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Beats – Film review ‘a beautiful, bittersweet, vibrant piece of cinema’ about the Rave scene in 1994

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Beats movie

Beats (2019)


Director: Brian Welsh


Cast: Cristian Ortega, Lorn Macdonald


Language: English


Runtime: 101 minutes


Release date: 17th May


Format: Cinema release


9/10

Cazz Blase salutes Brian Welsh and Kieran Hurley’s elegant swansong to the last days of the 1990s illegal rave scene.

Shot almost entirely in black and white and starring two very engaging young leads, Beats is the story of the final few months of the illegal rave scene in 1994. The action takes place mere months before the Criminal Justice Bill and Public Order Act became law that November, but the film is about so much more than raving against the machine; it’s also an extremely good coming of age story.

Johnno (Cristian Ortega) and Spanner (Lorn Macdonald) have grown up together on a small Scottish estate. They’ve attended the same schools and are best friends, but Johnno’s mother Alison (Laura Fraser) and her boyfriend Robert (Brian Ferguson), have their eye on a new-build house in a better neighbourhood, and they want better things for Johnno. Spanner, meanwhile, is hellbent on getting himself and Johnno into their first rave.

Cristian Ortega is a marvel as the almost perpetually uneasy Johnno, he achieves so much just with body language and facial expression when conveying this shy and awkward character. To watch him express unspoken anguish is absorbing to say the least.

By contrast, Lorn Macdonald as the more cocky, streetwise Spanner manages to convey a vulnerability and intelligence beyond the rough diamond exterior, again largely using body language and facial expression. It’s clear both from Kieran Hurley’s script and from Ortega and Macdonald’s performances that these are complex, fully developed characters that you can empathise with and care about.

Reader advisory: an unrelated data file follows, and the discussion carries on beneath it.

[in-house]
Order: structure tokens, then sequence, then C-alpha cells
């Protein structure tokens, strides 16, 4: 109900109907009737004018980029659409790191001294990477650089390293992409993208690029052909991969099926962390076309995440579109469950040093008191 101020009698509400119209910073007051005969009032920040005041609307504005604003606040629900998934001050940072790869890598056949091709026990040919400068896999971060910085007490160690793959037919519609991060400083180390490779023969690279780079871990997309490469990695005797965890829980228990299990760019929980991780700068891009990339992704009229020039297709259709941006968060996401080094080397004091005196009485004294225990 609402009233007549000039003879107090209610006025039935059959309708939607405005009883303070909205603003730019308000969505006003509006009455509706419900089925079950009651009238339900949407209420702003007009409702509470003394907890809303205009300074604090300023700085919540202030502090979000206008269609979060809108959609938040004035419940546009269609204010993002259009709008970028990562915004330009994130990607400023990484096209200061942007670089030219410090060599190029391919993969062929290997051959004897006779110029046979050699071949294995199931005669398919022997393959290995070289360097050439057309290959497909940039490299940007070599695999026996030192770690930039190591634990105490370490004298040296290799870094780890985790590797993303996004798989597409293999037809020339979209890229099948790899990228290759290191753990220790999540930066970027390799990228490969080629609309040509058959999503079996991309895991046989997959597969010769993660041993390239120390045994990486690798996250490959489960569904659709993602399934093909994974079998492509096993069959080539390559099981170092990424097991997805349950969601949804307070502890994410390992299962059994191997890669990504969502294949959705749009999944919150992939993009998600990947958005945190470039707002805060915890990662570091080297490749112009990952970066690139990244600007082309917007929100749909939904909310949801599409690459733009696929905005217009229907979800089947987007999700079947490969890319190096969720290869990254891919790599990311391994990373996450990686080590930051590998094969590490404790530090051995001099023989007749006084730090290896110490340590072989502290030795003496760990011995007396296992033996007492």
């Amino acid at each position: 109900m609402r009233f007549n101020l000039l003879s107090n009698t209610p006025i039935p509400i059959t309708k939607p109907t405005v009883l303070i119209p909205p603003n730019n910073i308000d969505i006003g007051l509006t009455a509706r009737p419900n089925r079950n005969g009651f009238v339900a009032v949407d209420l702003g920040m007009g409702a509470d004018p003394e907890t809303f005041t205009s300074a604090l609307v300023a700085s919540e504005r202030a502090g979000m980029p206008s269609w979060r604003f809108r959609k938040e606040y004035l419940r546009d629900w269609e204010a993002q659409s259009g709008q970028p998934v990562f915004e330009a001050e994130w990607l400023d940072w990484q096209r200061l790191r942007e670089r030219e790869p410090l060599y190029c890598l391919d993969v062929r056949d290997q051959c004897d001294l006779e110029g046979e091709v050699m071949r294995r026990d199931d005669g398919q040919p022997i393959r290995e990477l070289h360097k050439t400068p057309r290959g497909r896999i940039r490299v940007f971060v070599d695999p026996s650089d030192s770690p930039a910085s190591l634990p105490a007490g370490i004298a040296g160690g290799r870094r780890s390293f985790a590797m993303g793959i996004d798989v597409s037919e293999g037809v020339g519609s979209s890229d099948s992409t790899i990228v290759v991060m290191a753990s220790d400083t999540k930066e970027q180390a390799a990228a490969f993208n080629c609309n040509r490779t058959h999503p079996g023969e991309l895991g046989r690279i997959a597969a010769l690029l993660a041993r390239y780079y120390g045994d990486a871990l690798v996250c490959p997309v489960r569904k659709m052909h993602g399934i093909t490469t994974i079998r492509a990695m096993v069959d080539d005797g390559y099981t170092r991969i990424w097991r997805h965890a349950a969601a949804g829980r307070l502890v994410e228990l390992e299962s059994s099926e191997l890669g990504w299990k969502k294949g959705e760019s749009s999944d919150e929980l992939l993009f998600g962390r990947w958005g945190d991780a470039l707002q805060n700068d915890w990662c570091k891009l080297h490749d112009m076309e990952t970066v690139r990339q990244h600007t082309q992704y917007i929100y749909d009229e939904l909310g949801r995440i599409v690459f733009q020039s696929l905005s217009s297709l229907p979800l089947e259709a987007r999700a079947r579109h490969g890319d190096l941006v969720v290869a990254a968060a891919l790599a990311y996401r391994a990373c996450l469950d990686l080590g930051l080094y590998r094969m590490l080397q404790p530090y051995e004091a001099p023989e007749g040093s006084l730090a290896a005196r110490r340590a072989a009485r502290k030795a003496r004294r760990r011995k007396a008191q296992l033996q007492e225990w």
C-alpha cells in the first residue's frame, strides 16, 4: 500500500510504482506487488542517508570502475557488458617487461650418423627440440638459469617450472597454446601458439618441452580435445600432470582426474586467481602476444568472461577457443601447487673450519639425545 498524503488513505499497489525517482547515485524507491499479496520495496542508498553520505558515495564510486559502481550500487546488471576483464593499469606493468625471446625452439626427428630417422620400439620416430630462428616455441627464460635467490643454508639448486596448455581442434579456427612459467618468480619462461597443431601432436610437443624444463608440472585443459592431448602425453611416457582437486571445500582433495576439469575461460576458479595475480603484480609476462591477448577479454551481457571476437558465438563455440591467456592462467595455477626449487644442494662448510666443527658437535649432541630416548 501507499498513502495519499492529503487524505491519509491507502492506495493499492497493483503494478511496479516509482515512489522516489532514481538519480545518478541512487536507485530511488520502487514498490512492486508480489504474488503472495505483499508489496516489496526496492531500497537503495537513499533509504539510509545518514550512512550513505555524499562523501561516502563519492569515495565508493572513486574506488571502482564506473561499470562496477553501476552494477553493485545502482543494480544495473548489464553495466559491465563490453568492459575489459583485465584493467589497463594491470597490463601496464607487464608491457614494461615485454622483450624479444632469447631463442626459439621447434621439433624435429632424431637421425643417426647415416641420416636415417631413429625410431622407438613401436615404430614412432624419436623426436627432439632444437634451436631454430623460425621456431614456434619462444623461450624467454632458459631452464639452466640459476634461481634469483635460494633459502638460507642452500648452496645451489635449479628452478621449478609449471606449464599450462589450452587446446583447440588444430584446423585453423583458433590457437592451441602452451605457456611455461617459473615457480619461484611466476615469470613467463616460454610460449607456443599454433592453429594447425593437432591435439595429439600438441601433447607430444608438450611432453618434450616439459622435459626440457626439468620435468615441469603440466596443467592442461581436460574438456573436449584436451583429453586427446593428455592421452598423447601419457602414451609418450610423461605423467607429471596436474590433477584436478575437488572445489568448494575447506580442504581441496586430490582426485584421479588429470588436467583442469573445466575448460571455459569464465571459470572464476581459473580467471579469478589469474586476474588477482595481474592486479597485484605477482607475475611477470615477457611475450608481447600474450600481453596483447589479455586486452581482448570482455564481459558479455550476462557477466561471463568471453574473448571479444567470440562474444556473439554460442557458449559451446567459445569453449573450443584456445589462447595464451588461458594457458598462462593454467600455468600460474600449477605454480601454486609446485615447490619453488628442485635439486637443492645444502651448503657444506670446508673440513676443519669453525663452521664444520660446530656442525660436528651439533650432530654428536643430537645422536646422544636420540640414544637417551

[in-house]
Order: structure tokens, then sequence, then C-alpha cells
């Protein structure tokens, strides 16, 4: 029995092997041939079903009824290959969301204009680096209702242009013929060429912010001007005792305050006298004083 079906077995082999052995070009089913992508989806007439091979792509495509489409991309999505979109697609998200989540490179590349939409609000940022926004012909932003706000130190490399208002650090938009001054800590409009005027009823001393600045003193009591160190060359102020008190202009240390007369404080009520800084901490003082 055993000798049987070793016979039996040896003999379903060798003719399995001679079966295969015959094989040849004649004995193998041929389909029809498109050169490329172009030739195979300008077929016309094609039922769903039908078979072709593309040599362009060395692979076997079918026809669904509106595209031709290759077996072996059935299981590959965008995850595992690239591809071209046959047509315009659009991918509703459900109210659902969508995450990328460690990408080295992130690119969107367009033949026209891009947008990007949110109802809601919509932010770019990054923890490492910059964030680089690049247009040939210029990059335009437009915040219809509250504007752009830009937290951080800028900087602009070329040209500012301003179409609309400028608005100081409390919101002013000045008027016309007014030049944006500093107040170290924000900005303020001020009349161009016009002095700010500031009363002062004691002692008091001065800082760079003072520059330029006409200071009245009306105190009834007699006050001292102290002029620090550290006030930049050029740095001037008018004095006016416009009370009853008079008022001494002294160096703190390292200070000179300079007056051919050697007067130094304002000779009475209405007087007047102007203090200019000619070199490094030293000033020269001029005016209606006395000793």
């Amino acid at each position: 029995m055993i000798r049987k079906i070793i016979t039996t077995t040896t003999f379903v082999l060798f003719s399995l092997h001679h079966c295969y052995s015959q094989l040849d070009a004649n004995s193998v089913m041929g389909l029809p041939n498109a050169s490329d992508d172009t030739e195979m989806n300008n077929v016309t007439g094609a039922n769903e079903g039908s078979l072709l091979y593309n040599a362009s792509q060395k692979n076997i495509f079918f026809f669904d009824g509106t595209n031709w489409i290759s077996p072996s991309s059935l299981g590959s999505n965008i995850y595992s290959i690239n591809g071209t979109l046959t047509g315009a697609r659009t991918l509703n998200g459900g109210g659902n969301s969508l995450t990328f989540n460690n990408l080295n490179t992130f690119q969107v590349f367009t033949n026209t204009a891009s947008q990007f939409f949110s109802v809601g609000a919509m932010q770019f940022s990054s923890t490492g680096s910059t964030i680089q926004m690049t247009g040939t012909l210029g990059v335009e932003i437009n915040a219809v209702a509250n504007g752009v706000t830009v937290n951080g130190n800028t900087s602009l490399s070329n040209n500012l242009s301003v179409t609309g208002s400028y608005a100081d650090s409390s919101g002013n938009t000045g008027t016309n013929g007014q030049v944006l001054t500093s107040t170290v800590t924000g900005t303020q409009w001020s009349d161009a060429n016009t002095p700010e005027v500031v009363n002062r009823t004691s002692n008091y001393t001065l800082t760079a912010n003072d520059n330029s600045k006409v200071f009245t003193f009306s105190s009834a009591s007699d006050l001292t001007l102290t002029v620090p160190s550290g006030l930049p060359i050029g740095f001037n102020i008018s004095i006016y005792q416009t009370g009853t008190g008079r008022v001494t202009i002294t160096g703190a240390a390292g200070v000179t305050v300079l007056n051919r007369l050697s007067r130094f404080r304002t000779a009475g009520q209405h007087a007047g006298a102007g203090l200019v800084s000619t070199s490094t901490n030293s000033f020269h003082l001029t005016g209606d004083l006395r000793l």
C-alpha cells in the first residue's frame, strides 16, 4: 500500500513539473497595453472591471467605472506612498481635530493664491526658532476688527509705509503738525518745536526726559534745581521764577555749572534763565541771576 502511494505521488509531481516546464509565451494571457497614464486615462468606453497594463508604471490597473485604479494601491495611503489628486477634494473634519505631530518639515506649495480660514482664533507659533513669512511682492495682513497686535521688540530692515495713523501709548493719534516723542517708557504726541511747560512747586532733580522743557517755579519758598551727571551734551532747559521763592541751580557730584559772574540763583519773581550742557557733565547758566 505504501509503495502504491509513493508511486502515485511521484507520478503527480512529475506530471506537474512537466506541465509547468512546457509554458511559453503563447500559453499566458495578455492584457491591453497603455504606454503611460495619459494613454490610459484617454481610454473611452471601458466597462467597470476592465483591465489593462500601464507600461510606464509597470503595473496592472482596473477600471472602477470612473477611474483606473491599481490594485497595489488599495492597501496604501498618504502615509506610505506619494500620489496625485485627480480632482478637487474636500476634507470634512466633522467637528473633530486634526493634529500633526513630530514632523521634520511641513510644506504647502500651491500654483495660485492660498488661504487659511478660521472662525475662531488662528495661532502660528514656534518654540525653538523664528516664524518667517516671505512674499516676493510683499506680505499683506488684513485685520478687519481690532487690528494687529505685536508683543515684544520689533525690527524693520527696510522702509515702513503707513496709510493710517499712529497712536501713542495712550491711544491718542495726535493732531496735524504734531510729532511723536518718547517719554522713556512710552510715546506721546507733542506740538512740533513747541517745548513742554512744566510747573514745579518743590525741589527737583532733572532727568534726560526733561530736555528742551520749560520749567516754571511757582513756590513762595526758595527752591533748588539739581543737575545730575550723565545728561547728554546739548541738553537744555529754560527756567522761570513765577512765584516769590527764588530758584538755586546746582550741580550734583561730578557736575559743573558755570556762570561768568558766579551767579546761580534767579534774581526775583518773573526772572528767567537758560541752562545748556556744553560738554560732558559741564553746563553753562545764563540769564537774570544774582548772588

Still

Similarly, the supporting cast of police, dreamers, gangsters and hedonists are multi-faceted and complicated, well drawn and performed with believability and restraint.

The decision to shoot the film (largely) in black and white means that there is a sixties kitchen sink feel to the piece, a gritty cinema verité sensibility. This is important not just when establishing an overall mood but also for reasons of authenticity: It’s important that the boys’ world is shown in shades of grey, with white skies and concrete flats, it’s easy then to see what it is they want to escape from. If director Brian Welsh had gone for a vivid colour palette, it would have been less believable somehow.

Beats is an absolute gem of a film.  It combines the grit of Saturday Night, Sunday Morning (1960) with the youthful idealism of American Graffiti (1973) and the hedonism of Morvern Caller (2002).  It is a beautiful, bittersweet, vibrant piece of cinema that will be watched and enjoyed for many years to come.

Check out the trailer for Beats here:

All words by Cazz Blase a freelance writer from Stockport. You can find her on Twitter. More writing by Cazz on her Author profile.

Beats film stills courtesy of Wild Bunch International Sales

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